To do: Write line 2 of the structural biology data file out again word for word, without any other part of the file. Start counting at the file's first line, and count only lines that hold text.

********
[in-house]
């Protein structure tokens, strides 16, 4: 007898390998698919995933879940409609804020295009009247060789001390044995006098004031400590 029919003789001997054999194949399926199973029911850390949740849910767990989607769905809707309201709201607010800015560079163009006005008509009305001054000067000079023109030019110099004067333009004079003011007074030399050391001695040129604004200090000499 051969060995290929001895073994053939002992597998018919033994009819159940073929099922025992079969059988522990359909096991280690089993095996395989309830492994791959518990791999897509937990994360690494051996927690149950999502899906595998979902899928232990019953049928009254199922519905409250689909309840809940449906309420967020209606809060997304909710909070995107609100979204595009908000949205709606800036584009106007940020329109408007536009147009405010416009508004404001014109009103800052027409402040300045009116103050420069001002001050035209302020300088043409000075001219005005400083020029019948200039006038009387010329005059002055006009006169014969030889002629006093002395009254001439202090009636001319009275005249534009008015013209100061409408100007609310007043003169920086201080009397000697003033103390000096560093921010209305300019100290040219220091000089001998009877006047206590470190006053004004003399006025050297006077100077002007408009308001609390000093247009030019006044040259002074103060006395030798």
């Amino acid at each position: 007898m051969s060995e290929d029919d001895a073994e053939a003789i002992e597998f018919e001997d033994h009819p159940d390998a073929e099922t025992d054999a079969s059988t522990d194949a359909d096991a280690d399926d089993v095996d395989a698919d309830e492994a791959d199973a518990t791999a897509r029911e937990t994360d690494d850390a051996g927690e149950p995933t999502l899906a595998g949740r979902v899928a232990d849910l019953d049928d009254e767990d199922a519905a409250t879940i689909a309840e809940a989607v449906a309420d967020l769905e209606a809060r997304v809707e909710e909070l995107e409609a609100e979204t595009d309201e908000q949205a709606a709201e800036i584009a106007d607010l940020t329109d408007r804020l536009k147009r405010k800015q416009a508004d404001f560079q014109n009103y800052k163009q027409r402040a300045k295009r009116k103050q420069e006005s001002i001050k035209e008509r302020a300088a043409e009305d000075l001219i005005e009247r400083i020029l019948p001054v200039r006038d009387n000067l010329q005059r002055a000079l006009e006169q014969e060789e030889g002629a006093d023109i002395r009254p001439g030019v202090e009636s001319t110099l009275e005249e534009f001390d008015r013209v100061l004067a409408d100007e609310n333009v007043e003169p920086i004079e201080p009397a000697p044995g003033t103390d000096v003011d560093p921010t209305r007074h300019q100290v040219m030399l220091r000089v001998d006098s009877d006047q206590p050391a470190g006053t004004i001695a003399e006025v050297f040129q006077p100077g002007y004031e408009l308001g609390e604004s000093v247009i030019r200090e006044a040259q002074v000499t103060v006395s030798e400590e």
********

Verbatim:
């Protein structure tokens, strides 16, 4: 007898390998698919995933879940409609804020295009009247060789001390044995006098004031400590 029919003789001997054999194949399926199973029911850390949740849910767990989607769905809707309201709201607010800015560079163009006005008509009305001054000067000079023109030019110099004067333009004079003011007074030399050391001695040129604004200090000499 051969060995290929001895073994053939002992597998018919033994009819159940073929099922025992079969059988522990359909096991280690089993095996395989309830492994791959518990791999897509937990994360690494051996927690149950999502899906595998979902899928232990019953049928009254199922519905409250689909309840809940449906309420967020209606809060997304909710909070995107609100979204595009908000949205709606800036584009106007940020329109408007536009147009405010416009508004404001014109009103800052027409402040300045009116103050420069001002001050035209302020300088043409000075001219005005400083020029019948200039006038009387010329005059002055006009006169014969030889002629006093002395009254001439202090009636001319009275005249534009008015013209100061409408100007609310007043003169920086201080009397000697003033103390000096560093921010209305300019100290040219220091000089001998009877006047206590470190006053004004003399006025050297006077100077002007408009308001609390000093247009030019006044040259002074103060006395030798």